As a food

Blood oranges' red pigment, anthocyanin, is an antioxidant.[1] The pigments begin accumulating in the vesicles at the edges of the segments and at the blossom end of the fruit, and will continue accumulating in cold storage after harvest. Due to its pigments the blood orange contain greater amounts of antioxidants than other oranges.

Some blood orange juice may be somewhat tart, while other kinds are sweet while retaining the characteristic blood orange taste. The oranges can also be used to create marmalade, and the zest can be used for baking.[16][17] A popular Sicilian winter salad is made with sliced blood oranges, sliced bulb fennel, and olive oil.[18] The oranges have also been used to create gelato, sorbet and Italian soda.[19][20][21] Blood oranges are also popular in vinaigrette-style dressings, and are sometimes used to flavor niche-market beer.[22][23]

Blood oranges are a source of vitamin C like all citrus fruits. A medium-sized (154g) orange also provides 28% of the recommended daily intake of dietary fiber. Oranges can also be a valuable source of folate, calcium, and thiamine.[24]

The juice of the Moro, rich in anthocyanins, improved liver steatosis in mice. Moro juice counteracts liver steatogenesis in mice with diet-induced obesity and thus may represent a promising dietary option for the prevention of fatty liver.[25]

In popular culture

In December 2015 the artist Stephanie Sarley started a series of short artistic motion pictures of her finger poking a blood orange as the subject matter. The video was published on Instagram and Facebook to a wide audience. The resulting controversy with the Instagram platform received media attention.[26]


  1. 1 2 Paolo, Rapisarda; Fabiana, Fanella; Emanuele, Maccarone (2000). "Reliability of Analytical Methods for Determining Anthocyanins in Blood Orange Juices". J. Agr. Food Chem. 48 (6): 2249–2252. doi:10.1021/jf991157h. PMID 10888531.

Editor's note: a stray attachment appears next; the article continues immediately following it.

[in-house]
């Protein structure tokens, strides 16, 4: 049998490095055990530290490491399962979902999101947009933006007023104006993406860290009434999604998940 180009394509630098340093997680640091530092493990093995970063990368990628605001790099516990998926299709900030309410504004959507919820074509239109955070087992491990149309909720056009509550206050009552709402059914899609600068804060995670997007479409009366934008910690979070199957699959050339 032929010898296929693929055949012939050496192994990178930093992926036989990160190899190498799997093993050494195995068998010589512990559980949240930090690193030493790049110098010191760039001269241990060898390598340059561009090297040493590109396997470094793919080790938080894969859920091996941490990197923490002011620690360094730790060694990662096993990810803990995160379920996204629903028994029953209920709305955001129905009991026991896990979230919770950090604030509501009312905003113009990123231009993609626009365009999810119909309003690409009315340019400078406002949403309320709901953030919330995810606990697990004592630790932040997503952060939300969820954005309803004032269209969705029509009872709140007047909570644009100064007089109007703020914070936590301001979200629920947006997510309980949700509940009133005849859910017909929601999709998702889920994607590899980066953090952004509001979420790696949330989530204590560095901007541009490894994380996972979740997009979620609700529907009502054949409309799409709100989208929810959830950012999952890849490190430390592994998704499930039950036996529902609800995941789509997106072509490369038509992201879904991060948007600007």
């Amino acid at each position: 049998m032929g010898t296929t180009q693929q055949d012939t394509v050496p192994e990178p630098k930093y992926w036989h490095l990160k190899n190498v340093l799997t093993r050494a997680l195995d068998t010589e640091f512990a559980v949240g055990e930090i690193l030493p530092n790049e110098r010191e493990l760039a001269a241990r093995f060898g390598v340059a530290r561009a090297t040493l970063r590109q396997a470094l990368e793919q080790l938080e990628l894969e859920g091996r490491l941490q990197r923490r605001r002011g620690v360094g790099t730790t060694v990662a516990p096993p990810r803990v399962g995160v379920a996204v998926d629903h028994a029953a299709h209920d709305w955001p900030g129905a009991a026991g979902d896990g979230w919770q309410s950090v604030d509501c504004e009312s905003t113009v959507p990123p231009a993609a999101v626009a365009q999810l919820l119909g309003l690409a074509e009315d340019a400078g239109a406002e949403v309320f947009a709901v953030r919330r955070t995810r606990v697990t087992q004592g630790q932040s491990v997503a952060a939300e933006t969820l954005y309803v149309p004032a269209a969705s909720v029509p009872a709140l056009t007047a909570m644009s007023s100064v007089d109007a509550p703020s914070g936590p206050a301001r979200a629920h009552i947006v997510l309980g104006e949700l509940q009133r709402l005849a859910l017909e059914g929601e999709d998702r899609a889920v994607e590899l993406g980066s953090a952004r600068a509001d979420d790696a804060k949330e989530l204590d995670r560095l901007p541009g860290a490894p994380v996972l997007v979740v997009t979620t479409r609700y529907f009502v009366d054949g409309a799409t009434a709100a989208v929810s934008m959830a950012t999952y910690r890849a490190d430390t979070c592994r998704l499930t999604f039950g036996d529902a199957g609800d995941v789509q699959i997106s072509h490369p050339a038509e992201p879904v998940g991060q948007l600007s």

2. Felgines, C.; Texier, O.; Besson, C.; Vitaglione, P; Lamaison, J.-L.; Fogliano, V.; Scalbert, A.; Vanella, L.; Galvano, F. (2008). "Influence of glucose on cyanidin 3-glucoside absorption in rats". Mol. Nutr. Food Res. 52 (8): 959–964. doi:10.1002/mnfr.200700377. PMID 18646002.
  3. 1 2 3 McGee, Harold (2004). On food and cooking: the science and lore of the kitchen. New York: Scribner. pp. 376. ISBN 0-684-80001-2.
  4. Nicolosi, E.; Deng, Z. N.; Gentile, A.; La Malfa, S.; Continella, G.; Tribulato, E. (2000). "Citrus phylogeny and genetic origin of important species as investigated by molecular markers". Theor. Appl. Genet. 100: 1155–1166. doi:10.1007/s001220051419.
  5. "IGP Arancia Rossa di Sicilia: Territory". IGP Arancia Rossa di Sicilia. Retrieved 2010-12-28.
  6. Besó Ros, Adrià (2016). Horts de tarongers. La formació del verger valencià (in Valencian). Valencia: Institució Alfons el Magnànim. p. 144. ISBN 978-84-7822-686-3.
  7. 1 2 3 4 Reuther, Walter; Batchelor, Leon Dexter; Webber, Herbert John (January 1967). "Horticultural Varieties of Citrus". Citrus Industry: Crop Protection. Volume I: History, World Distribution, Botany, and Varieties (Rev. ed.). University of California. ISBN 0-931876-24-9.
  8. Russo, Susan (January 28, 2009). "Blood Oranges: Change You Can Believe In". Kitchen Window. National Public Radio.
  9. Siebert, T. "Blood oranges". Center for Visual Computing. Retrieved 2010-12-28.
  10. Adams, William D.; Carol Brouwer; Ethan Natelson; Robert A. Randall (2006). Recommended Fruit and Nut Varieties: Harris County and Vicinity (PDF) (Report). Texas AgriLife Extension Service.
  11. "Types of Oranges – Blood, Navel, Valencia". Sunkist Growers, Incorporated. Retrieved May 20, 2010.
  12. "Orange Varieties". Innvista. Retrieved 2011-01-10.
  13. "Pigmented Oranges". VioVi. Retrieved 2011-01-10.
  14. "Bud mutations in persimmon". HortNET. Archived from the original on 29 September 2011.
  15. "Gourmet Sleuth: Blood Oranges". Gourmet Sleuth. Retrieved 2011-01-10.
  16. McClellan, Marisa. "Blood Orange Marmalade". Food In Jars. Retrieved 2011-01-12.
  17. Jones, Jessica. "Blood Orange Scones". Jonesing For. Retrieved 2011-01-12.
  18. "Il Forno: A winter salad: Sicilian Fennel and Orange Salad". typead. Retrieved 2011-01-10.
  19. "Blood Orange Gelato". Martha Stewart. Retrieved 2011-01-10.
  20. "Blood Orange Sorbet Recipe". Epicurious. Retrieved 2011-01-10.
  21. "Wegmans Frizzante European Soda, Blood Orange". Wegmans. Retrieved 2011-01-10.
  22. "Blood Orange Vinaigrette Recipe". Retrieved 2011-01-10.
  23. "Homebrewing Blood Orange Hefeweizen". Beer 47. Retrieved 2011-01-10.
  24. "Blood Orange". P-O-P Interactive, Inc. Retrieved 2010-12-28.
  25. Salamone, Federico; Li Volti, Giovanni; Titta, Lucilla; Puzzo, Lidia; Barbagallo, Ignazio; La Delia, Francesco; Zelber-Sagi, Shira; Malaguarnera, Michele; Pelicci, Pier Giuseppe; Giorgio, Marco; Galvano, Fabio (2012). "Moro orange juice prevents fatty liver in mice". World J. Gastroenterol. 18 (29): 3862–3868. doi:10.3748/wjg.v18.i29.3862. PMC 3413058Freely accessible. PMID 22876038.
  26. Lefebvre, Sam. "Forbidden fruit: why provocative art and Instagram don't mix". The Guardian. Retrieved 2016-03-10.